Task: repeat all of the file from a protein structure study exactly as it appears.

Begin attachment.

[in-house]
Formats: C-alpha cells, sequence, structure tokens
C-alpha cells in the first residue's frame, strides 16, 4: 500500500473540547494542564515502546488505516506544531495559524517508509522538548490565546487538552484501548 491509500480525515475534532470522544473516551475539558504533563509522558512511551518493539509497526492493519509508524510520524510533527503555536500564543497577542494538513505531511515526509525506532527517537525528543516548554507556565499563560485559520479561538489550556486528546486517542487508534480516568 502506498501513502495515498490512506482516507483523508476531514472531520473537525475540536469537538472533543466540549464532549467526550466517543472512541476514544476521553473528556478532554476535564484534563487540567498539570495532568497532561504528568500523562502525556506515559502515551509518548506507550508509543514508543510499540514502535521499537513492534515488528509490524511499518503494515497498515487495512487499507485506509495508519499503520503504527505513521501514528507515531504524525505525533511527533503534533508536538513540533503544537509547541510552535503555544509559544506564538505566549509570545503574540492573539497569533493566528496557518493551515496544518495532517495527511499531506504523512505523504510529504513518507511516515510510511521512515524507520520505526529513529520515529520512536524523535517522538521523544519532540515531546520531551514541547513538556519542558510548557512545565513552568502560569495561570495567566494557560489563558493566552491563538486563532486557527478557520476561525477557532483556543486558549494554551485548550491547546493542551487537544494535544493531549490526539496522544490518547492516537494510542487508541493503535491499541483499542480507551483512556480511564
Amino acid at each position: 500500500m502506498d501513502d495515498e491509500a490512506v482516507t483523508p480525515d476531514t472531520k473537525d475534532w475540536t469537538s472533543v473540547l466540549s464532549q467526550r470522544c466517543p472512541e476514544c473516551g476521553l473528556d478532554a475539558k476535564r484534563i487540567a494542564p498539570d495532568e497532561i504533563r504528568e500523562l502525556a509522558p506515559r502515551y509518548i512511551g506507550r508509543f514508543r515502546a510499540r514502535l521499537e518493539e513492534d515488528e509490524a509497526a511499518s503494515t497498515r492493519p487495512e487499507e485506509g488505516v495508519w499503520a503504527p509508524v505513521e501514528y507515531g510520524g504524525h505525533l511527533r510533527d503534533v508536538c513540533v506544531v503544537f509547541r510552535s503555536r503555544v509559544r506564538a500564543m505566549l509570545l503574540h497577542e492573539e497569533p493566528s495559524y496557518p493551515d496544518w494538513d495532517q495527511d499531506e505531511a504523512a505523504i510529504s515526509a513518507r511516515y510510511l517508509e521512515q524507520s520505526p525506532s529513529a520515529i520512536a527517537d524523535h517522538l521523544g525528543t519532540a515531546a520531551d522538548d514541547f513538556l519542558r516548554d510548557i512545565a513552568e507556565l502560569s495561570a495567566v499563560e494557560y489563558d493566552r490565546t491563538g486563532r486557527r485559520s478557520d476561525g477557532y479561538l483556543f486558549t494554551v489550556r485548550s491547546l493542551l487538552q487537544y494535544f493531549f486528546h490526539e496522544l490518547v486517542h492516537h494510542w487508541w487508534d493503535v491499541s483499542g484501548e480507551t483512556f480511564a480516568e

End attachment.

[in-house]
Formats: C-alpha cells, sequence, structure tokens
C-alpha cells in the first residue's frame, strides 16, 4: 500500500473540547494542564515502546488505516506544531495559524517508509522538548490565546487538552484501548 491509500480525515475534532470522544473516551475539558504533563509522558512511551518493539509497526492493519509508524510520524510533527503555536500564543497577542494538513505531511515526509525506532527517537525528543516548554507556565499563560485559520479561538489550556486528546486517542487508534480516568 502506498501513502495515498490512506482516507483523508476531514472531520473537525475540536469537538472533543466540549464532549467526550466517543472512541476514544476521553473528556478532554476535564484534563487540567498539570495532568497532561504528568500523562502525556506515559502515551509518548506507550508509543514508543510499540514502535521499537513492534515488528509490524511499518503494515497498515487495512487499507485506509495508519499503520503504527505513521501514528507515531504524525505525533511527533503534533508536538513540533503544537509547541510552535503555544509559544506564538505566549509570545503574540492573539497569533493566528496557518493551515496544518495532517495527511499531506504523512505523504510529504513518507511516515510510511521512515524507520520505526529513529520515529520512536524523535517522538521523544519532540515531546520531551514541547513538556519542558510548557512545565513552568502560569495561570495567566494557560489563558493566552491563538486563532486557527478557520476561525477557532483556543486558549494554551485548550491547546493542551487537544494535544493531549490526539496522544490518547492516537494510542487508541493503535491499541483499542480507551483512556480511564
Amino acid at each position: 500500500m502506498d501513502d495515498e491509500a490512506v482516507t483523508p480525515d476531514t472531520k473537525d475534532w475540536t469537538s472533543v473540547l466540549s464532549q467526550r470522544c466517543p472512541e476514544c473516551g476521553l473528556d478532554a475539558k476535564r484534563i487540567a494542564p498539570d495532568e497532561i504533563r504528568e500523562l502525556a509522558p506515559r502515551y509518548i512511551g506507550r508509543f514508543r515502546a510499540r514502535l521499537e518493539e513492534d515488528e509490524a509497526a511499518s503494515t497498515r492493519p487495512e487499507e485506509g488505516v495508519w499503520a503504527p509508524v505513521e501514528y507515531g510520524g504524525h505525533l511527533r510533527d503534533v508536538c513540533v506544531v503544537f509547541r510552535s503555536r503555544v509559544r506564538a500564543m505566549l509570545l503574540h497577542e492573539e497569533p493566528s495559524y496557518p493551515d496544518w494538513d495532517q495527511d499531506e505531511a504523512a505523504i510529504s515526509a513518507r511516515y510510511l517508509e521512515q524507520s520505526p525506532s529513529a520515529i520512536a527517537d524523535h517522538l521523544g525528543t519532540a515531546a520531551d522538548d514541547f513538556l519542558r516548554d510548557i512545565a513552568e507556565l502560569s495561570a495567566v499563560e494557560y489563558d493566552r490565546t491563538g486563532r486557527r485559520s478557520d476561525g477557532y479561538l483556543f486558549t494554551v489550556r485548550s491547546l493542551l487538552q487537544y494535544f493531549f486528546h490526539e496522544l490518547v486517542h492516537h494510542w487508541w487508534d493503535v491499541s483499542g484501548e480507551t483512556f480511564a480516568e